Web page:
Every career has its own form of “rush week,” the period of time where everyone is scrambling around, feeling overwhelmed, and wondering if they have any stress leave left. For us, I think IEPs could easily be just that… the period when there isn't enough time to even glance at the clock to realize how little time you have left to get everything done. I try to take a hint from the seasoned veterans who make the whole IEP process look like just another daily routine. I try to remain professional, calm, and collected, but honestly I've been a complete and utter wreck these past two weeks.
It's not that the IEP process is necessarily that hard. It's really as hard as you decide it's going to be. Before now I had them strewn throughout the year whenever they were due for each child, but at my new school they designate two weeks at the beginning of the year for you get your annual IEPs finished.
You know how some people function better under pressure or seem to get more done when they have an absolutely packed schedule? I am most definitely not one of them, but this experience made me focus my attention and efforts in a new way. When you do things quickly, you don't want to do them sloppily (especially when you are a new hire, like me), so I just paid more attention to detail . . . and really began to question the whole process altogether.
How do we choose goals? Is it primarily from testing results? Do we just look at the progress students have made on their old goals and decide to either discontinue or take them one step further? It seems like such an obvious question, but it made me wonder if I could have done more with past goals to support the child's curriculum and really develop a skill that, once mastered, would help him get a leg up on his academics as a whole.
Goals are supposed to help students progress toward their grade-level standards and build necessary skills. But I think that in the rush of the whole evaluating/writing process, sometimes the goals become the main course of the student's school career rather than merely ingredients that play into a greater curriculum.
About a year ago, I volunteered at a special education school for a few days. Part of my job was to help the students work toward their goals, which they did on a daily basis. I remember one student in particular who had a goal of tracing various wagon trails heading west. Now, in his grade level, understanding the westward movement was something that was being taught and so I can see why his teacher felt this goal was appropriate.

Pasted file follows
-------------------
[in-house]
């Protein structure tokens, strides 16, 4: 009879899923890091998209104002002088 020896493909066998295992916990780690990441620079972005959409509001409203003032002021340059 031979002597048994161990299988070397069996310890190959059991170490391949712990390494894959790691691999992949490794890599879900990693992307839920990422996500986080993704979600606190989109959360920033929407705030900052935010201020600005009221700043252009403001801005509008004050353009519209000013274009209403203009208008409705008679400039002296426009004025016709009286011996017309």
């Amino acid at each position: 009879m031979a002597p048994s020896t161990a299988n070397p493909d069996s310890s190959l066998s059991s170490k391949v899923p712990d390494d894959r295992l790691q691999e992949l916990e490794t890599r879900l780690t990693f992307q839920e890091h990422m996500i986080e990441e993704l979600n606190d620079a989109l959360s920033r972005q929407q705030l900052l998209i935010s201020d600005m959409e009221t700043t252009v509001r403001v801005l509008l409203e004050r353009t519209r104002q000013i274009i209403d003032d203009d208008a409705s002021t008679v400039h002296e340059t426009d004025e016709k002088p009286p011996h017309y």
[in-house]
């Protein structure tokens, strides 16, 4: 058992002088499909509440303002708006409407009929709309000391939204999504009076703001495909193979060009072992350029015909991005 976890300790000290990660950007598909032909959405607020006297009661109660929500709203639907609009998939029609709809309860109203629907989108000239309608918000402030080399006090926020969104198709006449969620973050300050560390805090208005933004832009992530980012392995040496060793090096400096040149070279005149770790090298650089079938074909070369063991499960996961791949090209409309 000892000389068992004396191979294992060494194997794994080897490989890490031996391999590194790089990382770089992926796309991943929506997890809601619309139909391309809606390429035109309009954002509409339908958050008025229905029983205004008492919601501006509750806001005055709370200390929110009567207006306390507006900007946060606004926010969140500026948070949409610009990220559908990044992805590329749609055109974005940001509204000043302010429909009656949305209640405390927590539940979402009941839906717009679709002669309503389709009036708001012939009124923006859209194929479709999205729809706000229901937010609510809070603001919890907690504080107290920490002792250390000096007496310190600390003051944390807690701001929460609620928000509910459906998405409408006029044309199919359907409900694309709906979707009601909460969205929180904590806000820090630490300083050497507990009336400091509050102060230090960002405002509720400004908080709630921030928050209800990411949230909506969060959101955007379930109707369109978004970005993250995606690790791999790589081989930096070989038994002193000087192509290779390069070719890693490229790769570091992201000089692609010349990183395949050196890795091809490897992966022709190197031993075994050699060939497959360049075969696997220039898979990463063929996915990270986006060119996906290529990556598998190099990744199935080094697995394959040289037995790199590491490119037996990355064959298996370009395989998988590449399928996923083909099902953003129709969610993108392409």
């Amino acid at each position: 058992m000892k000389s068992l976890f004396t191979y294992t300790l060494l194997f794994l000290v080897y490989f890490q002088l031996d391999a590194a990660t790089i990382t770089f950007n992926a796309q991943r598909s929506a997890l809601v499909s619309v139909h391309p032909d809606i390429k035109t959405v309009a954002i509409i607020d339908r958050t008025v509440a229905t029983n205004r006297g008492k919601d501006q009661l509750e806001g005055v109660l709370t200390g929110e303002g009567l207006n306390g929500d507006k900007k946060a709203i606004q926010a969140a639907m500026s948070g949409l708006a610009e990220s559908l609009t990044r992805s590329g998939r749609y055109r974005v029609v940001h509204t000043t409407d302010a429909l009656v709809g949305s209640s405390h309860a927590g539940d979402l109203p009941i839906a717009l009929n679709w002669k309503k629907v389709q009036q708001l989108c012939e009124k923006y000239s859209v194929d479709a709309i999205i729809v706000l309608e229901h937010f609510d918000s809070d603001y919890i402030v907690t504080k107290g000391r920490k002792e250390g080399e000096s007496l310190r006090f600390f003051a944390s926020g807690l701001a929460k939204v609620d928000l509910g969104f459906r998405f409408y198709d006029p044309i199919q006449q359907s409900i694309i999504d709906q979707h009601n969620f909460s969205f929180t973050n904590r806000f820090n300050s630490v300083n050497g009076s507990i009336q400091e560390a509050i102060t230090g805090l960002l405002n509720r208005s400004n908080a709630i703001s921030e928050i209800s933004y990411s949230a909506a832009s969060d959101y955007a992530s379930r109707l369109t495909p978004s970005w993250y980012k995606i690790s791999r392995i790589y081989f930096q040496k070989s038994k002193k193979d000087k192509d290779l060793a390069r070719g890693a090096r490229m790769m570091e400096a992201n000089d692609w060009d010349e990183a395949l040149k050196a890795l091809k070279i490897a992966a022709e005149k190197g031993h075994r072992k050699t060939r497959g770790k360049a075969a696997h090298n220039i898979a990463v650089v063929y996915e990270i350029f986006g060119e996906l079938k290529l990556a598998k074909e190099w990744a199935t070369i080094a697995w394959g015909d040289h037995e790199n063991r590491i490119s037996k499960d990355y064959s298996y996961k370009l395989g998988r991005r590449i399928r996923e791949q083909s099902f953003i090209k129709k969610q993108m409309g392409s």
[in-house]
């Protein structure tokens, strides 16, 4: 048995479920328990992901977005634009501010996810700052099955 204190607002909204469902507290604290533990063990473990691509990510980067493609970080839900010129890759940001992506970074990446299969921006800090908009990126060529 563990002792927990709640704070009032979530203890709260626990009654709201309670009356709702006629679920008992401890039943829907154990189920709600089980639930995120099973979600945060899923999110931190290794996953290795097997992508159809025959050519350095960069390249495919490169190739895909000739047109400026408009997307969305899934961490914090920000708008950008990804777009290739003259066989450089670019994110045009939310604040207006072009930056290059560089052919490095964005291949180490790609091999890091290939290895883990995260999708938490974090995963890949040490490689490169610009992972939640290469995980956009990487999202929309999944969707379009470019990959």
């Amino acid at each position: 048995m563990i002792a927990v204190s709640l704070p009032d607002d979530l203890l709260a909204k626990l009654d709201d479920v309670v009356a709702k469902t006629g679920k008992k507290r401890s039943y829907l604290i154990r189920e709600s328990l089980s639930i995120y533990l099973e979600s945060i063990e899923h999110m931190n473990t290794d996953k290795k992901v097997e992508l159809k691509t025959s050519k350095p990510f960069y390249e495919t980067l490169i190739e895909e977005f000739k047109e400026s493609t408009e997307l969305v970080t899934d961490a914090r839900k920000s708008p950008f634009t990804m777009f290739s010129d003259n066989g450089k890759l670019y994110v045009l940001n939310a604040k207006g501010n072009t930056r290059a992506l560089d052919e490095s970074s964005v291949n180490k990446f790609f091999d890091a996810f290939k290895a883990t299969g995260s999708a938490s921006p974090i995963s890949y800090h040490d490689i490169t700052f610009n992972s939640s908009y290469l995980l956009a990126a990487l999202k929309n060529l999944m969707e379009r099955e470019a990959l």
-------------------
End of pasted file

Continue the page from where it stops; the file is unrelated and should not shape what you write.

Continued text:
But for this student and from what I came to understand, his whole “chunk” of that lesson was merely to trace the trails every single day. He wasn't being tested on the history of it or whether or not he comprehended why there even was a westward movement. As long as he could trace where the trails were, he would meet his goal — and there you'd have it, another successful IEP.
But really? How did that help him in the long run? I wondered what academic subjects were being enhanced by his new ability to trace lines from left to right. If his original teacher expected more of him, would he have been able to work toward that new expectancy and meet it?
Another year, I had a student come to me with 28 goals. Twenty…eight…goals. The student needed full assistance and step-by-step prompting to simply pick up a pencil, and they wanted me to touch on 28 goals daily? I thought they were nuts, and by “they” I mean whoever got together and decided that baby steps were old-fashioned.
I held an addendum and brought the goal list down to seven while keeping most of the original IEP skill sets intact. That way I could at least work them into the daily schedule. Even if the 28 goals were all things that the student absolutely needed to work on, overwhelming him (and his new teacher) wasn't going to help him progress.
I guess what I'm getting at is that goals are not “one size fits all,” and that if you don't keep the larger curriculum and lessons in mind, giving a student even 40 goals isn't really going to help her progress meaningfully. I wonder if there were times I assigned goals because I knew the students could do them and I wanted them to be successful. I was thinking of something they could do, not something they need to be able to do in order to be successful at other school tasks.
This year I stopped looking at the IEP process as “setting goals” and started referring to it as “building skills.” It puts a different spin on some of the choices when you think, “This year, I am going to build these five skills that will help students in these ways: _______.”
I highly recommend thinking of the IEP process in this way. Once the student has the skill, build upon it or work on a skill that utilizes the first and enhances it. Think of all the skills our students would have under their belts after a couple years, rather than just goals they've met along their journey through the grades.
It's just an idea; you could still stick to goals. The most important thing is that the goals we write are meaningful, relevant to the student's ability level, and things they can use and will need long after the goal itself is discontinued.